News

East Palo Alto City Council considers marijuana regulations

Council directs staff on residential cultivation parameters, splits on commercial sales

Citing the city's long struggle with illegal drug sales and related crime, some East Palo Alto City Council members said on Tuesday night they would not favor lifting a ban on marijuana retail stores, while others supported allowing some sort of commercial operations.

Four council members, with Councilman Larry Moody absent, directed staff to return soon with a possible draft regulation on personal indoor marijuana growing, and to explore other retail and business uses, now that state law has made regulated sales and recreational use legal.

But the council's overall mood seemed unlikely to allow marijuana dispensaries or shops after the city's temporary ban runs out in November. Mayor Ruben Abrica and Councilwoman Donna Rutherford were unequivocally against allowing the sales; Vice Mayor Lisa Gauthier wanted to explore some options such as manufacturing and testing, while Councilman Carlos Romero said he supported allowing regulated retail sales and other commercial ventures.

For Rutherford and Abrica, the biggest issues are the impact on youth and the strain on police resources if marijuana shops are allowed to operate.

"I have a lot of concerns regarding the use of any kinds of drugs. East Palo Alto went through the drug phase years ago. I don't want to go back to the old drug days. Yes, this is legal now, but I think it's going to be a big problem for us," Rutherford said. "We may end up being the place where everyone comes to buy drugs. All money is not good money," she said, noting that East Palo Alto could be the default city for marijuana sales, if surrounding cities restrict sales in their communities.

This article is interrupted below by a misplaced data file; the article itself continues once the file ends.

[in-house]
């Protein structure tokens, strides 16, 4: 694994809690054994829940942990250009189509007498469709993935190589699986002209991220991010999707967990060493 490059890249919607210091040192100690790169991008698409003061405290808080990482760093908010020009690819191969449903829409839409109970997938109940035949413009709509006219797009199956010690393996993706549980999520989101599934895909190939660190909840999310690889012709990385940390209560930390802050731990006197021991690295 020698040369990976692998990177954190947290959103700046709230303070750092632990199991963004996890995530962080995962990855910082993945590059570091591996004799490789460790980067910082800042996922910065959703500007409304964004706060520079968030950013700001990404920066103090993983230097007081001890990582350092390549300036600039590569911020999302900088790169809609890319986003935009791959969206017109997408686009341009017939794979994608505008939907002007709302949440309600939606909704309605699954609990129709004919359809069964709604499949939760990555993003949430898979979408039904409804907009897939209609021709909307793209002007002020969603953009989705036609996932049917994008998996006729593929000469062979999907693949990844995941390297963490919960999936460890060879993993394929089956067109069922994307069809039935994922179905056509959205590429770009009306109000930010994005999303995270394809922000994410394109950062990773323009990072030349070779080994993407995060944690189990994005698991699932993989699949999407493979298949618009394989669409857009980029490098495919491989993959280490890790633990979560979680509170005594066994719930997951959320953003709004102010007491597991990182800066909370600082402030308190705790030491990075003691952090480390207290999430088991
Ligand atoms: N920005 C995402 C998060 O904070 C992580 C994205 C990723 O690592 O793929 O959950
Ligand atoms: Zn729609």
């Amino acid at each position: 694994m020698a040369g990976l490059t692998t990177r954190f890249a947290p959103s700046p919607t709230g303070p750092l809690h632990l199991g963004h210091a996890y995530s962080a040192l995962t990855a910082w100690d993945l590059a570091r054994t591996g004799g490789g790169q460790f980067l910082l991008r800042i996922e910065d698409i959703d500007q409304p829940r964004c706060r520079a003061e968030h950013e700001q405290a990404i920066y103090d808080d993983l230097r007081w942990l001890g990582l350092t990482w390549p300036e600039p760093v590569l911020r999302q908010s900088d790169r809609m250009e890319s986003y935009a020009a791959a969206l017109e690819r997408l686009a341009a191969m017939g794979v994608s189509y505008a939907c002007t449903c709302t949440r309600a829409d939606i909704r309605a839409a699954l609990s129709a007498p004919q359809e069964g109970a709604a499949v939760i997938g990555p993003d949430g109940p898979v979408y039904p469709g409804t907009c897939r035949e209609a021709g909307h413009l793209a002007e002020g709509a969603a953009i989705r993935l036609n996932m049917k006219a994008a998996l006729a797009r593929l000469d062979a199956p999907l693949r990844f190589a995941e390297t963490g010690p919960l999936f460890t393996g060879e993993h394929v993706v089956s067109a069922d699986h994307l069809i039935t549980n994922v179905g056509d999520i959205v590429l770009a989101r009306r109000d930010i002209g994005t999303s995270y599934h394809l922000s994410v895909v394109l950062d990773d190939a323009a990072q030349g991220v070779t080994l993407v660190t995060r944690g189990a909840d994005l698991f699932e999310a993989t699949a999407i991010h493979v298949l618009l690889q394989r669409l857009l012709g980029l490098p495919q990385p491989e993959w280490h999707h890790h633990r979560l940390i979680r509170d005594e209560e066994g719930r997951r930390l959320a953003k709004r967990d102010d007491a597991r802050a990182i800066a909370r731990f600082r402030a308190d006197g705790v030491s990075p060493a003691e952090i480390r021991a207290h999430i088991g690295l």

Abrica concurred.

"I have to say this is one social movement I'd rather not involve our city full blast in. I think that it could impact our city in ways that are unforeseen, and that would trigger -- you know, revive -- issues," he said.

Abrica said he understood the medical use of cannabis and was sympathetic to anything that can relieve pain and suffering, but people who want to use marijuana can get it somewhere else. There isn't a Home Depot or an Ikea in every town, and there doesn't have to be a marijuana store in every locale either, he said.

Marijuana is an above-ground business now, but Abrica wants to wait and see.

"Let the experiment go on," he said. In a few years, the city might reassess the decision after it plays out elsewhere. "I rather not add additional burdens to the Police Department or to staff or to our community," he said.

Gauthier said she found the decision difficult. She doesn't want long lines of people outside a marijuana retail store, and retail sales might not stop unlicensed dealers from selling on the streets. But she also acknowledged the oppressive history of criminalization, which has incarcerated many residents of black and brown communities. She said she did not want to criminalize the community now.

Romero went further in defining the negative impact of drug laws.

"I think for far too long low-income communities, subordinated communities and communities of color have suffered under an oppressive drug-regulatory scheme in this country that has both abused, jailed and criminalized folks living in communities of color," he said.

He was inclined to explore allowing marijuana retail and other business uses, but he expressed concern that regulation and taxation of marijuana, which is allowed on a local level under state law, would be "a barrier for entry" for residents if costs were too high.

Staff suggested there should be regulation on residential cultivation from a health and safety perspective, including inspections to make sure people weren't exceeding state limits to six plants, checking for molds and complying with building codes related to electricity and structures. Those services come at a price, so the city could charge a registration or impact fee, staff said.